The second editorial addresses the issues that the Post thinks should be covered in the final debate Wednesday night. It’s a really good list that includes many of the hugely important issues that will face the next president. It includes the nuclear threat from North Korea, Pacific Rim expansion by China, the failure of democratic movements around the world, cyber warfare, the endless dispute between India and Pakistan and others of similar gravity. It would be refreshing, though perhaps too much to expect even from a veteran like moderator Chris Wallace, that the debate will stay on track on the issues. For once, just once, the moderator should, I suggest, act aggressively to stop the personal attacks, evasions and mis-directions that have characterized the prior “debates.” Wallace should absolutely demand that the candidates not talk over each other, not interrupt and respond to the questions asked. Unless he does that, we likely will get just another harangue by Trump of his campaign talking points, which to date have precious little to do with substantive issues.

Finally, and equally disturbing, the Post editorial board has called out Sen. John McCain for his recent statement that “I promise you that we will be united against any Supreme Court nominee that Hillary Clinton, if she were president, would put up.” This promise, from a man who claims his word is his bond, is essentially a reprise of the Republican congressional leadership’s oath that during Barack Obama’s first term in office, the main Republican goal was to defeat his agenda and to prevent him from gaining a second term. The Republican Party thus became the “party of no” and resisted almost all efforts to achieve bipartisan compromises on anything of substance, thereby, among other things, shutting down the federal government for a period of time.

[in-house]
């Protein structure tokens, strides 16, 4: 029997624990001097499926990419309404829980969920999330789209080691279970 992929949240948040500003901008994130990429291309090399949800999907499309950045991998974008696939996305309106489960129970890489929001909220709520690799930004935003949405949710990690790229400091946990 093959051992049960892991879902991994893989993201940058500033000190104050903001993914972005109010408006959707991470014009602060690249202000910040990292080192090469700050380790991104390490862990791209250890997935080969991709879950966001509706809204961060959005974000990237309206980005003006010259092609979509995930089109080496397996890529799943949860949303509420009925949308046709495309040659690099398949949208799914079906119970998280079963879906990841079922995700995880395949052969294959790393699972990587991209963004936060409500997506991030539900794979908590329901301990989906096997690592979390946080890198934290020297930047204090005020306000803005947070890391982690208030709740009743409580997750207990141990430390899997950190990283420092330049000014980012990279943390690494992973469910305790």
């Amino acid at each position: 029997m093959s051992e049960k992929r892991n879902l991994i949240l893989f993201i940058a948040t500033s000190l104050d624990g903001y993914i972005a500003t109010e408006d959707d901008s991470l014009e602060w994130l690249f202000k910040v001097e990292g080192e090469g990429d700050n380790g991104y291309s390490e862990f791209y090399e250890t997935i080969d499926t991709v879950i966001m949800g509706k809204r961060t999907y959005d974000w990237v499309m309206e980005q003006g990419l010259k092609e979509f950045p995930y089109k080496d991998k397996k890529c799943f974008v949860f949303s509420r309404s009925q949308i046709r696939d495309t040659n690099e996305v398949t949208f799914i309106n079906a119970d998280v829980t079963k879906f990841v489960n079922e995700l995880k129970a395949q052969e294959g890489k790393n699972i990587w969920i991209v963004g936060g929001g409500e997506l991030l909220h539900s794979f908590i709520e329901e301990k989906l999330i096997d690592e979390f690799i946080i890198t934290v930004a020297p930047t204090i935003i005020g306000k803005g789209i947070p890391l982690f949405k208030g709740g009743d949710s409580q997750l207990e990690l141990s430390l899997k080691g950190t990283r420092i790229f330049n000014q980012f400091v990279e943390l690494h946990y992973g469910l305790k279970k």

­­­It appears that for the Republican Party, ideology trumps (forgive me) all other considerations. Sen. McCain is sending the message that more congressional deadlock lies ahead if a majority of the American people elect a president not of that Party’s choosing. This is a different form of political blackmail than Donald Trump’s normal fare, but it is blackmail nonetheless and Sen. McCain’s legendary deeds on behalf of his country cannot excuse it.

Time grows short. The army of Trump supporters has consistently shown that it not only has no objection to Trump’s constant lies, misogyny and other crimes against human dignity, but they in fact approve of them. They don’t care what the facts are – they just want to bring the house down. If we are not careful, they may succeed. This is the most important national election in modern times. If you agree with me, urge everyone you know to vote for Hillary Clinton. If some of them have to hold their noses, so be it. That will be the least of their worries if Trump succeeds.